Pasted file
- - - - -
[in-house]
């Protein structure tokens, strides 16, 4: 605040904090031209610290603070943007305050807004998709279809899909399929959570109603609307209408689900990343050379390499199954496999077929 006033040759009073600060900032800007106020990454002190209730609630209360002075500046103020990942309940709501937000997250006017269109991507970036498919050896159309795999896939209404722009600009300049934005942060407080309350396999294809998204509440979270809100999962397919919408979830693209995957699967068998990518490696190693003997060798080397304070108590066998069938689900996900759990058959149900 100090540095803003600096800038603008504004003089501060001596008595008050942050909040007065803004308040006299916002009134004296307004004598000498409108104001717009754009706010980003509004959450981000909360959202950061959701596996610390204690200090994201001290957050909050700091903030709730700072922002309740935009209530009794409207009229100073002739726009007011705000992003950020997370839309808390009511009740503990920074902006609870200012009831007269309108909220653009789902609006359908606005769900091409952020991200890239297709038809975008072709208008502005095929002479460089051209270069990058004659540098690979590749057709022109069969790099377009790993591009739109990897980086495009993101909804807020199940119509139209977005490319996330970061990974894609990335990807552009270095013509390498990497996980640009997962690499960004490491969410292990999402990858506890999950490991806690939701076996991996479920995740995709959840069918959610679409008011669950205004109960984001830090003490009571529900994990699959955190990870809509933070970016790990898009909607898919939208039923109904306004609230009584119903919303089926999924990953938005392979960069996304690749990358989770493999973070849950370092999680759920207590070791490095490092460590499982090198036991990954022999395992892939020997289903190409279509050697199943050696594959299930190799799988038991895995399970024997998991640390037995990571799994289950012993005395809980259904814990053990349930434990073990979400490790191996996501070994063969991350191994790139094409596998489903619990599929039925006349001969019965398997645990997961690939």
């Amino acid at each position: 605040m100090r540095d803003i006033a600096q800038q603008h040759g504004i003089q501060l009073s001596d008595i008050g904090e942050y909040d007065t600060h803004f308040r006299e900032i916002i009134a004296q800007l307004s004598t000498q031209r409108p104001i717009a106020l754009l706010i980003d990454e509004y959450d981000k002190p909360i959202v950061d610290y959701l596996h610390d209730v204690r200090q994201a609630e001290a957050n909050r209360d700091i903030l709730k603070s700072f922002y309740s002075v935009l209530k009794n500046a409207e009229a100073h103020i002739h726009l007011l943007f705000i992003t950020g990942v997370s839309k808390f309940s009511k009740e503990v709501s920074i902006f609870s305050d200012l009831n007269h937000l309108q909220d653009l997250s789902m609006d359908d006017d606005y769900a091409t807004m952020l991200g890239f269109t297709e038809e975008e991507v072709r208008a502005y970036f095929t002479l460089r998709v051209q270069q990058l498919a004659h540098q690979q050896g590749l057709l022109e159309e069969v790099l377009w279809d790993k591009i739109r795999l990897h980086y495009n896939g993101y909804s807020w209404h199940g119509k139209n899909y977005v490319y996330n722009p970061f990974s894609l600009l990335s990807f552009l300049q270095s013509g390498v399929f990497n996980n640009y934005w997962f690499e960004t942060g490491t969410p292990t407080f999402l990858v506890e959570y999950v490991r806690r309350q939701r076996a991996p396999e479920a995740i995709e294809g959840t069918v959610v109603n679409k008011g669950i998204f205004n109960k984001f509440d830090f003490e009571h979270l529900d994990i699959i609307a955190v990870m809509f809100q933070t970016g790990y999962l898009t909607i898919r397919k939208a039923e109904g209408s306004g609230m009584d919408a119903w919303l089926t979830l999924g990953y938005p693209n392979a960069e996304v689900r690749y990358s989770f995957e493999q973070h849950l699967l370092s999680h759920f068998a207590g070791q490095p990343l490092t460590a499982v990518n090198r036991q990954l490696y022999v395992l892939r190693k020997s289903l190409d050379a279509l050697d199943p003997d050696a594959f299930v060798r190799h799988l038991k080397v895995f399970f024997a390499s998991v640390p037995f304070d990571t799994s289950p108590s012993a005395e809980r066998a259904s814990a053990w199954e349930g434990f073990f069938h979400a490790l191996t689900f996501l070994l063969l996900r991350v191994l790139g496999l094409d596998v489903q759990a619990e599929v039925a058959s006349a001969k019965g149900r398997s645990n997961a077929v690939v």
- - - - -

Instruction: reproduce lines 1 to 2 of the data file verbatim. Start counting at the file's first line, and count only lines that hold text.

[in-house]
């Protein structure tokens, strides 16, 4: 605040904090031209610290603070943007305050807004998709279809899909399929959570109603609307209408689900990343050379390499199954496999077929 006033040759009073600060900032800007106020990454002190209730609630209360002075500046103020990942309940709501937000997250006017269109991507970036498919050896159309795999896939209404722009600009300049934005942060407080309350396999294809998204509440979270809100999962397919919408979830693209995957699967068998990518490696190693003997060798080397304070108590066998069938689900996900759990058959149900 100090540095803003600096800038603008504004003089501060001596008595008050942050909040007065803004308040006299916002009134004296307004004598000498409108104001717009754009706010980003509004959450981000909360959202950061959701596996610390204690200090994201001290957050909050700091903030709730700072922002309740935009209530009794409207009229100073002739726009007011705000992003950020997370839309808390009511009740503990920074902006609870200012009831007269309108909220653009789902609006359908606005769900091409952020991200890239297709038809975008072709208008502005095929002479460089051209270069990058004659540098690979590749057709022109069969790099377009790993591009739109990897980086495009993101909804807020199940119509139209977005490319996330970061990974894609990335990807552009270095013509390498990497996980640009997962690499960004490491969410292990999402990858506890999950490991806690939701076996991996479920995740995709959840069918959610679409008011669950205004109960984001830090003490009571529900994990699959955190990870809509933070970016790990898009909607898919939208039923109904306004609230009584119903919303089926999924990953938005392979960069996304690749990358989770493999973070849950370092999680759920207590070791490095490092460590499982090198036991990954022999395992892939020997289903190409279509050697199943050696594959299930190799799988038991895995399970024997998991640390037995990571799994289950012993005395809980259904814990053990349930434990073990979400490790191996996501070994063969991350191994790139094409596998489903619990599929039925006349001969019965398997645990997961690939």